The primary stroke centers at Rhode Island, The Miriam and Newport hospitals are equipped with specially trained staff and sophisticated technology to provide the fastest, most effective stroke care. Comprehensive services include imaging technology, vascular neurosurgery and interventional radiology.
In addition, Rhode Island Hospital is the only Level 1 trauma center in southeastern New England.
The primary stroke centers at Rhode Island, The Miriam and Newport hospitals have met stringent criteria established by The Joint Commission.
Video Feature: Stroke Q&A
Doctors and nurses in the Stroke Centers at Rhode Island, The Miriam and Newport hospitals answer common questions about stroke.
A stroke occurs when a blood vessel leading to the brain either bursts or becomes blocked, causing a loss of oxygen to the brain. The parts of the brain that lose oxygen become damaged and affect other parts of the body, such as speech or movement in the arms and legs. The damage can be temporary or permanent. In serious cases, stroke can be fatal.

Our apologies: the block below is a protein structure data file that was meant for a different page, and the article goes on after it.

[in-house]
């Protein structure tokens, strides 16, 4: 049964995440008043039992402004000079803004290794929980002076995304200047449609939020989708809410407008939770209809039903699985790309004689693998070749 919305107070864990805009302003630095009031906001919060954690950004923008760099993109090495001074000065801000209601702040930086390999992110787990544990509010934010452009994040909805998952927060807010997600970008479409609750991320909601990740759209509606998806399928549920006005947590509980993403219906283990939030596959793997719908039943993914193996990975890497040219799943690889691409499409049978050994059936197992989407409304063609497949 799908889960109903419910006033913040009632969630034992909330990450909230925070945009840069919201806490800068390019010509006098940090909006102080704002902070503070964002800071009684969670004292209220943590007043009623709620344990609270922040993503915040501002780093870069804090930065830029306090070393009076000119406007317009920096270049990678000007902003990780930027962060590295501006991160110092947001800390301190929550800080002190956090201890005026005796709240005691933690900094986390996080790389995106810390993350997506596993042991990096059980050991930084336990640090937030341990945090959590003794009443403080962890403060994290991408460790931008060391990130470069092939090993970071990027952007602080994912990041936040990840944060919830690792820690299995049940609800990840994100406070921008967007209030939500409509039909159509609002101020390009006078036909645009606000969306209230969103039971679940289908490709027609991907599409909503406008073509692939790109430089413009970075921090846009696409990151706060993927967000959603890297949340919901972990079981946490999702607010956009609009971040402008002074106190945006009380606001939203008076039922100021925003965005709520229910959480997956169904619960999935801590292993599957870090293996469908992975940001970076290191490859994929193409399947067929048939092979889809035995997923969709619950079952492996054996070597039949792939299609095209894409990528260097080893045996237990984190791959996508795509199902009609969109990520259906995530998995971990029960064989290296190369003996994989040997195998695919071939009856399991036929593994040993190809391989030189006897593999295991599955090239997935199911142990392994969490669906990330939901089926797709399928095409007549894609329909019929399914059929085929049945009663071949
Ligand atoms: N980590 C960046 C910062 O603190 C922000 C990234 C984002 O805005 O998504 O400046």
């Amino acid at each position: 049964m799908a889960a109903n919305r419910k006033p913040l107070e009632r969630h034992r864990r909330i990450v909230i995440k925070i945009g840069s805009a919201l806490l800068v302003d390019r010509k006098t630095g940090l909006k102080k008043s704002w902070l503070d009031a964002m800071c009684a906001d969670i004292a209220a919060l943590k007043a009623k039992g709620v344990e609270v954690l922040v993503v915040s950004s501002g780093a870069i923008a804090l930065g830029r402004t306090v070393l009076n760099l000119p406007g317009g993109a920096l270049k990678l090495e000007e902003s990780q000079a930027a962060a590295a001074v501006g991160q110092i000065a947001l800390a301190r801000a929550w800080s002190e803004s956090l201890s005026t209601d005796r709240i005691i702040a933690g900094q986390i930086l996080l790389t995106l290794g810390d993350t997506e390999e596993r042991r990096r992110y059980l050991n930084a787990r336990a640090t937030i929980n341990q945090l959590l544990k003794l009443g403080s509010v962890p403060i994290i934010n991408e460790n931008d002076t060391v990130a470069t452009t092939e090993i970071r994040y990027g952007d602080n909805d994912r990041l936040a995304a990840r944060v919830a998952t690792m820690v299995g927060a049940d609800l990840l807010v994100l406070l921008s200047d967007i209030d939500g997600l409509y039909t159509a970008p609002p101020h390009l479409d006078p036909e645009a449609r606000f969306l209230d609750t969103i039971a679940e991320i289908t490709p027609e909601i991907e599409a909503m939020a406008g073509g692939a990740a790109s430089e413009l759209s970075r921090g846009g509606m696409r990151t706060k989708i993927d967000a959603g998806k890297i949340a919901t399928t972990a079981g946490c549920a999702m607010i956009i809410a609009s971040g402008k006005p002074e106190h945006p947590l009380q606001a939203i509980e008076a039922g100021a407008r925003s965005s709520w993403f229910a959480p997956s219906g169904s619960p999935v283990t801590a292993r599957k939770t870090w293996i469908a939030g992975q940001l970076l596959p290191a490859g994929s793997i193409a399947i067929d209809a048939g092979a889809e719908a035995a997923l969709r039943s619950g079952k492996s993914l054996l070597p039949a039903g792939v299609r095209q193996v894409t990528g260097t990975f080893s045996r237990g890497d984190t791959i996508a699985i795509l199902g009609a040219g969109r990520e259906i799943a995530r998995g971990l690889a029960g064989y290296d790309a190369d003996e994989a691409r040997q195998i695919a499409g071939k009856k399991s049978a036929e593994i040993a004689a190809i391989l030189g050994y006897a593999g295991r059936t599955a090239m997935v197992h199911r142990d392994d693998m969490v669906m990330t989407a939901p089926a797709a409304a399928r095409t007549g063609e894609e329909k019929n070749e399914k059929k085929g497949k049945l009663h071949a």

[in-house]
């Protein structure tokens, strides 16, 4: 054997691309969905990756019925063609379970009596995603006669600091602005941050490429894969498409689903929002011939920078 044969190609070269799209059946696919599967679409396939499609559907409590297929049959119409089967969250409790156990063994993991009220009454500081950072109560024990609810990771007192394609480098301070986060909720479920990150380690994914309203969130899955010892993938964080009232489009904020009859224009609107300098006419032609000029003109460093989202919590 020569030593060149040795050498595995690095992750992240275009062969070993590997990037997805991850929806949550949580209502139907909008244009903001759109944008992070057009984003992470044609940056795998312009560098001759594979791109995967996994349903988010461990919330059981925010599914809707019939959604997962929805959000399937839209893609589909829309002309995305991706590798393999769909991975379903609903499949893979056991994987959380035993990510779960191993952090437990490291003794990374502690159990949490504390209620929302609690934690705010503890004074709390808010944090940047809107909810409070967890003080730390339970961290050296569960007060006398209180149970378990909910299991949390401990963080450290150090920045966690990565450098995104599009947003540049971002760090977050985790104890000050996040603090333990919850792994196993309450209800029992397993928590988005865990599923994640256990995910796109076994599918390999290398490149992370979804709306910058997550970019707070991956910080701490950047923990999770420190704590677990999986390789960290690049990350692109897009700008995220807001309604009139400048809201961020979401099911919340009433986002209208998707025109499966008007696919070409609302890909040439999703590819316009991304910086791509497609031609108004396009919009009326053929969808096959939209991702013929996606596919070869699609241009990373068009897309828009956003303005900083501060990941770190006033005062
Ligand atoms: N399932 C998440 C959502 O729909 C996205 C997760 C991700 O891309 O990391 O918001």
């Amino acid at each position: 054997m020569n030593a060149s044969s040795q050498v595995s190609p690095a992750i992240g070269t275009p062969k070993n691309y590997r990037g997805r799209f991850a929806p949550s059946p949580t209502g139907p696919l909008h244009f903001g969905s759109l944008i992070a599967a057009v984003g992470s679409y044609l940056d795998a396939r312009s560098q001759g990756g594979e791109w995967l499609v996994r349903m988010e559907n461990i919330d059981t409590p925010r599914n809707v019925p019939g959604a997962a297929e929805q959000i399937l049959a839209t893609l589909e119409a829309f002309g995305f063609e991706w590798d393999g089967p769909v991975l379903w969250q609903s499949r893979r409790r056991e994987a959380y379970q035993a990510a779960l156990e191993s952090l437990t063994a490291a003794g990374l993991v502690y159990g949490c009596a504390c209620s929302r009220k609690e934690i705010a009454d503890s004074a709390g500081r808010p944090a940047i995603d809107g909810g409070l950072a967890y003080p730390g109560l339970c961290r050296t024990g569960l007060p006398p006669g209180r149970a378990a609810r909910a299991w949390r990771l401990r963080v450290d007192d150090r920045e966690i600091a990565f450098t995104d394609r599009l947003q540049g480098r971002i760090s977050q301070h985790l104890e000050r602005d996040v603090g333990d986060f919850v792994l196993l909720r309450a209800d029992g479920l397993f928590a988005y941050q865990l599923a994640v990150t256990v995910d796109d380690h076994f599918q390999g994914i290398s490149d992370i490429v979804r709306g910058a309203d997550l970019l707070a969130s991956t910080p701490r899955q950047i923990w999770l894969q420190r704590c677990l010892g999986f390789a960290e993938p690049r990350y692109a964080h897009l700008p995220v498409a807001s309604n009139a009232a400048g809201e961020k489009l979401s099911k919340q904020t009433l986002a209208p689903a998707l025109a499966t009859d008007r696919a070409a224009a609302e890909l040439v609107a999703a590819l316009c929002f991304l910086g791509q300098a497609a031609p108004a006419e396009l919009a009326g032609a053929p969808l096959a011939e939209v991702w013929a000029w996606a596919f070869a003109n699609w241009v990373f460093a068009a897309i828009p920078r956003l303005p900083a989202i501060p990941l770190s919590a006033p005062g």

If you have any signs of stroke or see them in someone else, call 911 or seek emergency medical help immediately, even if you’re not sure. When someone has a stroke, brain damage can worsen with every passing second. Powerful drugs called tissue plasminogen activators (also called tPAs or “clotbusters”) can help stop stroke damage, but they must be administered as soon as possible by trained emergency personnel.
Signs of Stroke
How would you know if you or someone else is having a stroke? Just remember the word “FAST.”
Any of these signs could indicate a stroke:
FACE: Drooping on one side of the face
ARMS: Weakness or numbness in the face or on one side, especially in one arm or leg
SPEECH: Slurred speech, trouble speaking, or confusion
TIME: In the event of a stroke, every second counts. If you recognize these signs, don’t wait — call 911!
Download our stroke flyer. (pdf 547kb)
The Miriam Hospital's Stroke Center received a 2012 Gold Plus Performance Achievement Award from the American Heart Association / American Stroke Association. This is the association's highest honor for stroke care.
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